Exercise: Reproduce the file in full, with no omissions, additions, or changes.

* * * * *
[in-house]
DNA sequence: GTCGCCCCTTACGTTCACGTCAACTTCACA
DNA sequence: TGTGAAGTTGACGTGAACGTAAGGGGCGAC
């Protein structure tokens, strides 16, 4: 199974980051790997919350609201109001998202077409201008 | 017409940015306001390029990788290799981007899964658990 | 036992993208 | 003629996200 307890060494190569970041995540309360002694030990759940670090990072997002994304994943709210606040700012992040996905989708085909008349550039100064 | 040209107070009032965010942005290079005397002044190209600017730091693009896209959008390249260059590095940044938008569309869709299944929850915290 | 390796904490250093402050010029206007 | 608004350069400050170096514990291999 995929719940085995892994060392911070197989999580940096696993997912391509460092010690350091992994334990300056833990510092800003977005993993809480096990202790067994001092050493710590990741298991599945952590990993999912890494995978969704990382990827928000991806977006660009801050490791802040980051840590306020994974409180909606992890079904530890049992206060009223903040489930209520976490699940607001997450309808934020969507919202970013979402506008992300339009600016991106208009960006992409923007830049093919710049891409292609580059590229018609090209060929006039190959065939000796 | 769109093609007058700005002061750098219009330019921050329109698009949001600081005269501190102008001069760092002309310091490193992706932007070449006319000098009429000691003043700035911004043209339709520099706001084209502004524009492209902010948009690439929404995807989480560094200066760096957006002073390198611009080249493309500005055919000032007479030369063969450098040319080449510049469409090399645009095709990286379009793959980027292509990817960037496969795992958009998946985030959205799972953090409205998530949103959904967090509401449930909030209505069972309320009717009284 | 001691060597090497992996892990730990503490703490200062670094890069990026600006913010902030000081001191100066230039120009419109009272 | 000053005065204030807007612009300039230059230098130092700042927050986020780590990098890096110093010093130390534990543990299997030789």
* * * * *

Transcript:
[in-house]
DNA sequence: GTCGCCCCTTACGTTCACGTCAACTTCACA
DNA sequence: TGTGAAGTTGACGTGAACGTAAGGGGCGAC
């Protein structure tokens, strides 16, 4: 199974980051790997919350609201109001998202077409201008 | 017409940015306001390029990788290799981007899964658990 | 036992993208 | 003629996200 307890060494190569970041995540309360002694030990759940670090990072997002994304994943709210606040700012992040996905989708085909008349550039100064 | 040209107070009032965010942005290079005397002044190209600017730091693009896209959008390249260059590095940044938008569309869709299944929850915290 | 390796904490250093402050010029206007 | 608004350069400050170096514990291999 995929719940085995892994060392911070197989999580940096696993997912391509460092010690350091992994334990300056833990510092800003977005993993809480096990202790067994001092050493710590990741298991599945952590990993999912890494995978969704990382990827928000991806977006660009801050490791802040980051840590306020994974409180909606992890079904530890049992206060009223903040489930209520976490699940607001997450309808934020969507919202970013979402506008992300339009600016991106208009960006992409923007830049093919710049891409292609580059590229018609090209060929006039190959065939000796 | 769109093609007058700005002061750098219009330019921050329109698009949001600081005269501190102008001069760092002309310091490193992706932007070449006319000098009429000691003043700035911004043209339709520099706001084209502004524009492209902010948009690439929404995807989480560094200066760096957006002073390198611009080249493309500005055919000032007479030369063969450098040319080449510049469409090399645009095709990286379009793959980027292509990817960037496969795992958009998946985030959205799972953090409205998530949103959904967090509401449930909030209505069972309320009717009284 | 001691060597090497992996892990730990503490703490200062670094890069990026600006913010902030000081001191100066230039120009419109009272 | 000053005065204030807007612009300039230059230098130092700042927050986020780590990098890096110093010093130390534990543990299997030789």